The financial industry is to blame somewhat. People who took out ARM (adjustable rate morgages) took the risk of their morgages adjusting either up or down. The financial industry knew they were over extending their lending practices to too many people with too much irresponsibility of their own personal financial well being. Both are at fault and neither are willing to fix this problem on their own.

I'm sure this thread will be swarming with people claiming this is another expansion of the federal government. But I see this is necesary intervention to a problem that the financial industry cannot be trusted to fix on their own (not that I truly trust a fed program, but more so than private).
You're wrong.

Not all presidents believe in corporate welfare.
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Old 03-31-2008, 04:17 PM #6
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You're wrong.

Not all presidents believe in corporate welfare.
I forgot one single person can cause an economic meltdown, I never learned that in economics. What have past presidents done to prevent this?

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Old 03-31-2008, 04:23 PM #7
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I forgot one single person can cause an economic meltdown, I never learned that in economics. What have past presidents done to prevent this? Explain to me how a president controlls lending practices of private business?
A president is the embodiment of a movement, a party, who with their combined force are able to lobby those that directly control the issues to make policy more inclined with their wishes.

Public pressure, especially from a high standing public official is very powerful, and ever so much more when a party faces the possibility of losing its financial backers and any presence it wishes to hold on to for the next 25 years.
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Old 03-31-2008, 04:37 PM #8
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Originally Posted by I love Impulses View Post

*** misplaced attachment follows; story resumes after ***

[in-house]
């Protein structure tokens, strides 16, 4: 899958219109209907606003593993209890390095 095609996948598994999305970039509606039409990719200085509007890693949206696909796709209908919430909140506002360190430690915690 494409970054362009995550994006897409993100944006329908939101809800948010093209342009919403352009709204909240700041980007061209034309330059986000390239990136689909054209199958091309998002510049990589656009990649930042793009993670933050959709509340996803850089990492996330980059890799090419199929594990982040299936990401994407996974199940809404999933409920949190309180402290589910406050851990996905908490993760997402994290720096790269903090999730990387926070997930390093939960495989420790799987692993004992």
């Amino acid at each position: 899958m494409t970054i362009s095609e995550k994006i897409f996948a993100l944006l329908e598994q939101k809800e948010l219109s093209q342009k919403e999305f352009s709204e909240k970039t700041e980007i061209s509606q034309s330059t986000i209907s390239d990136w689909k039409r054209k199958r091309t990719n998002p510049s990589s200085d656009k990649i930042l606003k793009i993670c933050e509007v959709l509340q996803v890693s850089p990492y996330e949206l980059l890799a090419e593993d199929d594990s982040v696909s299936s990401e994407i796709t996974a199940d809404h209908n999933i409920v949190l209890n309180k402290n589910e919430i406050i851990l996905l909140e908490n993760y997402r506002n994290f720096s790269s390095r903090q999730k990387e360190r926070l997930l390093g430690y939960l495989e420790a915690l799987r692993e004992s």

A president is the embodiment of a movement, a party, who with their combined force are able to lobby those that directly control the issues to make policy more inclined with their wishes.

Public pressure, especially from a high standing public official is very powerful, and ever so much more when a party faces the possibility of losing its financial backers and any presence it wishes to hold on to for the next 25 years.
Well said. But if he would've prevented this mess before it ever unfolded, everyone would be screaming he's expanding big government.

The only one to blame for this is your neighbors down the street for taking out loans that they should've never have taken. But no politician is ever going to say that.
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Old 03-31-2008, 05:01 PM #9
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Ah yes, if only the government hadn't forced everyone into this situation.

It's perfectly reasonable to think that if lending institutions took advantage of the opportunity to take on a whole ton of bad credit, then it's only through giving them EVEN MORE freedom to do things like that will we prevent it from happening in the future. Oh save us, Cult of Laissez Faire economics!